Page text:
My good friend Megan and my husband Rene also did the race with me. Rene, being an Army guy, ran and finished well ahead of me and was at the finish line waiting for me. Megan unfortunately inflamed an old injury to her foot a few weeks before the Austin 10/20, but managed to finish the full 10 miles. Megan is quite a bit faster than me normally, but she ended up being the last Team-In-Training participant to finish due to her injury. However, when you are the last TNT person to cross the finish line…. something really cool happens. All the coaches from all the chapters that have people at the event come and walk with you to the finish line! Most of the teammates also stick around to cheer you on at the end. It was an incredibly moving experience. Seeing Megan cross the finish line was so inspiring to all of us and I’m so proud to have her as a friend.

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Megan with all the TNT coaches approaching the finish line.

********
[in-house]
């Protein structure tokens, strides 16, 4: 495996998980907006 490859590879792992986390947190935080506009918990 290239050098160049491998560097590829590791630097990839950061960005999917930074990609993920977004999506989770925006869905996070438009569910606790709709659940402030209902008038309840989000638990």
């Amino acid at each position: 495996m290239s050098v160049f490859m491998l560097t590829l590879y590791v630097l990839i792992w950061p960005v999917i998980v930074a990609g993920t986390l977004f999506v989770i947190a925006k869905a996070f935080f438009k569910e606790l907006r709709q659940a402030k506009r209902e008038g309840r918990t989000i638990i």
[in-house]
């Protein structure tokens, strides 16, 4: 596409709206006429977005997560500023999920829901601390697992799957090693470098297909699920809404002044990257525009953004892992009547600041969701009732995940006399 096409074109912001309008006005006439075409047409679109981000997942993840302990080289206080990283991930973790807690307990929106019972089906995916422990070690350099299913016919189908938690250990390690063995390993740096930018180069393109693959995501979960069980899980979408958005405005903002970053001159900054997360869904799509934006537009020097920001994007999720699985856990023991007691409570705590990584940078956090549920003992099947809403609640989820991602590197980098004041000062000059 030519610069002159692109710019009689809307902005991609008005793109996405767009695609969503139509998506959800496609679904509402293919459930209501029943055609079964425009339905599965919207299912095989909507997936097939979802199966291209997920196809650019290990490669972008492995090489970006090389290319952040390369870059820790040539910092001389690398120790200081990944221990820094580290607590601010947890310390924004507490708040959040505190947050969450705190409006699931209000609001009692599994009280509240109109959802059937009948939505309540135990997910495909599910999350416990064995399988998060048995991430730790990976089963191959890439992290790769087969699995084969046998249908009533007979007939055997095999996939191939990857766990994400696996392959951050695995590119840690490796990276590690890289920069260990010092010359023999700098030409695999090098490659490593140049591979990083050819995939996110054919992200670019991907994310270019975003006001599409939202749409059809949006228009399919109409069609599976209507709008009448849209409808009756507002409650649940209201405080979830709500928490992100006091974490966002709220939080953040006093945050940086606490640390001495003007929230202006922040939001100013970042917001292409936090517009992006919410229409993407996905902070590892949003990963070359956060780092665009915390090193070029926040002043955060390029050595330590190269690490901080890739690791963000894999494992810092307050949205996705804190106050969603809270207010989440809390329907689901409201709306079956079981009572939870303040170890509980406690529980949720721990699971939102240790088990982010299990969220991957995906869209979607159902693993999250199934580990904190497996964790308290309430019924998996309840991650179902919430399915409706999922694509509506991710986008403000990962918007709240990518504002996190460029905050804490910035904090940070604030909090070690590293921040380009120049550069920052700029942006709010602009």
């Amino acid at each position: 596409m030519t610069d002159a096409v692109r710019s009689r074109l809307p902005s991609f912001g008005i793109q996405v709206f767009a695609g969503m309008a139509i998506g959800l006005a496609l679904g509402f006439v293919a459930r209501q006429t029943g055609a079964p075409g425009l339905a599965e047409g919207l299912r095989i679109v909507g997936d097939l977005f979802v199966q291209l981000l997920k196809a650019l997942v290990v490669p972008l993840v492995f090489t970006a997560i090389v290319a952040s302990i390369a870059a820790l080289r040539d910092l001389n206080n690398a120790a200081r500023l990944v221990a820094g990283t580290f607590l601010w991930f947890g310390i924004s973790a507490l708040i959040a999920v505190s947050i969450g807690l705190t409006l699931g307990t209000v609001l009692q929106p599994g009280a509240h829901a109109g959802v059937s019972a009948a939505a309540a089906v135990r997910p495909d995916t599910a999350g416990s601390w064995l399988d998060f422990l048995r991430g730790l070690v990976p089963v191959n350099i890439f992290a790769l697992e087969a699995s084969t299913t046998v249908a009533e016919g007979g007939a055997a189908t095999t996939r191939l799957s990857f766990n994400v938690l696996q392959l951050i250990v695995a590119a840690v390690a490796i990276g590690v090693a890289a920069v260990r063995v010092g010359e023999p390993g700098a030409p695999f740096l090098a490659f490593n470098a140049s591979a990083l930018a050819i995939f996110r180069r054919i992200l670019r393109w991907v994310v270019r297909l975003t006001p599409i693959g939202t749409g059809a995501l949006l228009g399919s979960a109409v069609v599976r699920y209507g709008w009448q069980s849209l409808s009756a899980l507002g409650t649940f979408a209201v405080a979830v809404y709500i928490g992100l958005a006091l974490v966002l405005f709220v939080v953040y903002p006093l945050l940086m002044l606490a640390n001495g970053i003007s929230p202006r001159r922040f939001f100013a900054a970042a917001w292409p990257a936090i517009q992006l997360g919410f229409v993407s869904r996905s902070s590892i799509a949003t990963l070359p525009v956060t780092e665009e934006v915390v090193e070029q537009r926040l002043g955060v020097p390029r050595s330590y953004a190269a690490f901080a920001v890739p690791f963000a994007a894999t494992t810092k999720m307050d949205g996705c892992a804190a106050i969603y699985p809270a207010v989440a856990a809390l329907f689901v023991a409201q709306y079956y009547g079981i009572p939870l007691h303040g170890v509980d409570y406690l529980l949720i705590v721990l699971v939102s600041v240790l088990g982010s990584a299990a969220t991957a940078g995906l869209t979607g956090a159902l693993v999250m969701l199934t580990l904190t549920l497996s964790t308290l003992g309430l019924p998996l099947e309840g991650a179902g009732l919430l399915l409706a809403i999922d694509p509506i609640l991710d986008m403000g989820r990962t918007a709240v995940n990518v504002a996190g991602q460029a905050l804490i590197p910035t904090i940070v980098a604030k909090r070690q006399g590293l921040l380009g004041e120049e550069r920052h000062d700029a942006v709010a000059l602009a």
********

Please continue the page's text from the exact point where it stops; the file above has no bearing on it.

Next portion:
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Megan, Rene and me posing with our medals. I’m really impressed with how good we all look considering we were all limping around at this point.

I wish I could just end the entry here, but unfortunately I can’t. Many people have written about the events in Boston with much more eloquence than I can. But it was impossible for me to blog about my own race triumph without discussing what happened in Boston. These are the types of photos we should be seeing from people who participated in the Boston Marathon. Photos documenting joy, triumph and pride. Instead, what we saw was tragedy, carnage and loss.